How to repurpose a table into a board game table for cards, board games, and puzzles.This gaming table is perfect because it also can function as a desk.
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For Father’s Day, I decided to make my husband a gaming table. The problem? I didn’t know where to put it. Then I realized that if I made a top for the table, I could use the gaming table as a desk when it wasn’t in use for games. This has worked so well. If we’re making a puzzle, we can put the top on to play later so no pieces will get lost (we’ve got toddlers sooooooo… things disappear). Similarly, we can leave an unfinished board game for later as well.
Board Game Table Tutorial
- Furniture piece to repurpose.
My table was a bit thin… I wish I’d picked a shorter, but wider table because I ended up needing to place the edges off the sides of the table a bit. Otherwise the board games wouldn’t have fit.
- A large piece of wood that fits over the top of your table.
The biggest piece of wood we could find (in the quality we wanted) was a bit short for our table, but it works out okay anyways and it’s hard to tell.
- Wood for the sides and 4 casing blocks. My wood for the sides was 1x3x8 ($6.88 each at the time) and the blocks were (4x at $1.69 each).
If you can cut and measure well, you could just use the pine boards and skip the casing blocks. It might be easier. I’m new to woodworking so I wanted to keep it simple.
- Gaming Felt: I used Stalwart 3 Yards of Suited Waterproof Poker Table Cloth, Royal Blue
This is gaming felt. I was going to just distress the top, but my friend’s husband suggested this instead as it’s the preferred type of material for the top of a gaming table. Apparently it helps keep the cards from sliding around.
- Mod Podge CS11245 8-Ounce Glue, Hard Coat (optional)
- Map (optional)
- Felt of some sort to put on the bottom of your table top to keep the top from sliding around.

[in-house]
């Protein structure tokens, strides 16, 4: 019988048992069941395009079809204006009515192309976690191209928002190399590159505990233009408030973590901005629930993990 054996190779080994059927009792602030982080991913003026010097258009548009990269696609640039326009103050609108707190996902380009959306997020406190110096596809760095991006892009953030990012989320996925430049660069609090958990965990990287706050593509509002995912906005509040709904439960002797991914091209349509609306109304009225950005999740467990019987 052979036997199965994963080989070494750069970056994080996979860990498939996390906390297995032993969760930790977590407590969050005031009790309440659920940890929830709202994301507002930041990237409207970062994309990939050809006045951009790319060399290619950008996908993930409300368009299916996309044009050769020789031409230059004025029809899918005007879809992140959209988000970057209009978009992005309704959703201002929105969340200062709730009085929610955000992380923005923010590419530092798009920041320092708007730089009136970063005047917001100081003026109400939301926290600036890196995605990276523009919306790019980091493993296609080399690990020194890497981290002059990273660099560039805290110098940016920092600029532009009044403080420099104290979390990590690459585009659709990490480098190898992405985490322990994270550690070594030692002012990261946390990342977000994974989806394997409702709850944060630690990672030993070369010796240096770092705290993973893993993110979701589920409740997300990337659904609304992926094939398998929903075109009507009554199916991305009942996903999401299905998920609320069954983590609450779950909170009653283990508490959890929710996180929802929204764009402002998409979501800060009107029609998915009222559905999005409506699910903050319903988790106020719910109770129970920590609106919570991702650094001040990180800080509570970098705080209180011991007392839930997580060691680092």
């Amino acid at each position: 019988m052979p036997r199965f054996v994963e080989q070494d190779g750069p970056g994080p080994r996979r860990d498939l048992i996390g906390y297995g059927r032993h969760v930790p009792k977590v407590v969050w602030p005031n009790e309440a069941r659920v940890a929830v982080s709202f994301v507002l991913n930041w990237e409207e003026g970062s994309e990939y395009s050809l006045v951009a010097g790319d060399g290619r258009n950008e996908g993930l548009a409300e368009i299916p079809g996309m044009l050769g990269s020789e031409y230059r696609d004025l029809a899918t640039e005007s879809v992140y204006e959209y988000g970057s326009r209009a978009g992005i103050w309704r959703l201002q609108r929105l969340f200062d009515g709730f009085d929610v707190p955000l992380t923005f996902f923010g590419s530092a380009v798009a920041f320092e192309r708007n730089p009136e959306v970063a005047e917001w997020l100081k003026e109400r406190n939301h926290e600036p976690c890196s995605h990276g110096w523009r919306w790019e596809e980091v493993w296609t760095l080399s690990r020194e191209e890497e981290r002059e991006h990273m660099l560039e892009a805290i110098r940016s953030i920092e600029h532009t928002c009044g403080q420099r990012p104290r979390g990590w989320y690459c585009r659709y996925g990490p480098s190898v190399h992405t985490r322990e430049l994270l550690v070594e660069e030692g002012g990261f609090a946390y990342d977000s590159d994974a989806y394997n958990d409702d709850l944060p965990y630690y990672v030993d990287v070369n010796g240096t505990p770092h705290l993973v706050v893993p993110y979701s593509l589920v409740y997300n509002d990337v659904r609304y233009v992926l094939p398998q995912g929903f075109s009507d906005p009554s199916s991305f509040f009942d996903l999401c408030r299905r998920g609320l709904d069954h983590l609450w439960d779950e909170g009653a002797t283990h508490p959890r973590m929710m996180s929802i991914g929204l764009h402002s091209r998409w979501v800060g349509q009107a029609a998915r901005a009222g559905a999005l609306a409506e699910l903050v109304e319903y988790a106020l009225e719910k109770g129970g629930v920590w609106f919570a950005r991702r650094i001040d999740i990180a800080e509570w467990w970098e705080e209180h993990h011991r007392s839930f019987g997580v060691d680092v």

- Staple gun, nail gun, circular saw, sander, painting and staining equipment.
- Wood Stain
Initial Table Prep
Prior to installing the gaming fabric, I wanted to paint my table. I didn’t need to paint the top of the table because it would be covered with the fabric. As a result, I flipped my table upside down to paint. This allowed me to thoroughly paint (and distress) my bottom… And not miss the underneath of the table.
I also painted my table sides and the casing blocks. You could save some time and paint the top for the desk conversion at the same time
For a full tutorial on how to paint and distress the table, check out my link: Easy Distressing for Wood Furniture: Drab to Dreamy Lego Desk
Installing Gaming Fabric
I decided to opt for suited gaming fabric for the top of my table. This needed to be installed before I added the sides. This fabric makes cards easier to pick up and it is resistant to spills. All I did was lay my fabric over the table, cut it a bit bigger than the table top- with enough extra to fold under the top of the table. Then I folded the fabric under the table and stapled. You need to pull this VERY TIGHT while you’re doing it. I think having someone to help would be really helpful, but I did it by myself.